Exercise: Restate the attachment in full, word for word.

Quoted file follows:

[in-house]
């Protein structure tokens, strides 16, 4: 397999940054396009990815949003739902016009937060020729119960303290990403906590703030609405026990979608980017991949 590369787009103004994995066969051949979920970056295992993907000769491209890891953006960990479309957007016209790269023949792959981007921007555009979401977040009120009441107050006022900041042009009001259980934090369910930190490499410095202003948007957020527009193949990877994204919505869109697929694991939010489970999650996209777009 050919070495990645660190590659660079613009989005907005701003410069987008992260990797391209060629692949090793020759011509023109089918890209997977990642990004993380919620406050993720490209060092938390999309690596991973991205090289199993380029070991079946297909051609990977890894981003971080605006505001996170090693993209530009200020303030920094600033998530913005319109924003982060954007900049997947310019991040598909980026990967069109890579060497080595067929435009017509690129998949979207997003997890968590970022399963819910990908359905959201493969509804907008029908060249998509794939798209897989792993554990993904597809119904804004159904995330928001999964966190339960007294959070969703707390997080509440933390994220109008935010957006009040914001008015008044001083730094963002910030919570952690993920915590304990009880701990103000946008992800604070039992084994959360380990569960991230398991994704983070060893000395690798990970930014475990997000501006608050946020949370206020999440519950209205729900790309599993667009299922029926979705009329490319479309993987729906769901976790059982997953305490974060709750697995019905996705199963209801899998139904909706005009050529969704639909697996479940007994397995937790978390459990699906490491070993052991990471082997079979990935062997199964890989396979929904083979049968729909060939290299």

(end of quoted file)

[in-house]
């Protein structure tokens, strides 16, 4: 397999940054396009990815949003739902016009937060020729119960303290990403906590703030609405026990979608980017991949 590369787009103004994995066969051949979920970056295992993907000769491209890891953006960990479309957007016209790269023949792959981007921007555009979401977040009120009441107050006022900041042009009001259980934090369910930190490499410095202003948007957020527009193949990877994204919505869109697929694991939010489970999650996209777009 050919070495990645660190590659660079613009989005907005701003410069987008992260990797391209060629692949090793020759011509023109089918890209997977990642990004993380919620406050993720490209060092938390999309690596991973991205090289199993380029070991079946297909051609990977890894981003971080605006505001996170090693993209530009200020303030920094600033998530913005319109924003982060954007900049997947310019991040598909980026990967069109890579060497080595067929435009017509690129998949979207997003997890968590970022399963819910990908359905959201493969509804907008029908060249998509794939798209897989792993554990993904597809119904804004159904995330928001999964966190339960007294959070969703707390997080509440933390994220109008935010957006009040914001008015008044001083730094963002910030919570952690993920915590304990009880701990103000946008992800604070039992084994959360380990569960991230398991994704983070060893000395690798990970930014475990997000501006608050946020949370206020999440519950209205729900790309599993667009299922029926979705009329490319479309993987729906769901976790059982997953305490974060709750697995019905996705199963209801899998139904909706005009050529969704639909697996479940007994397995937790978390459990699906490491070993052991990471082997079979990935062997199964890989396979929904083979049968729909060939290299």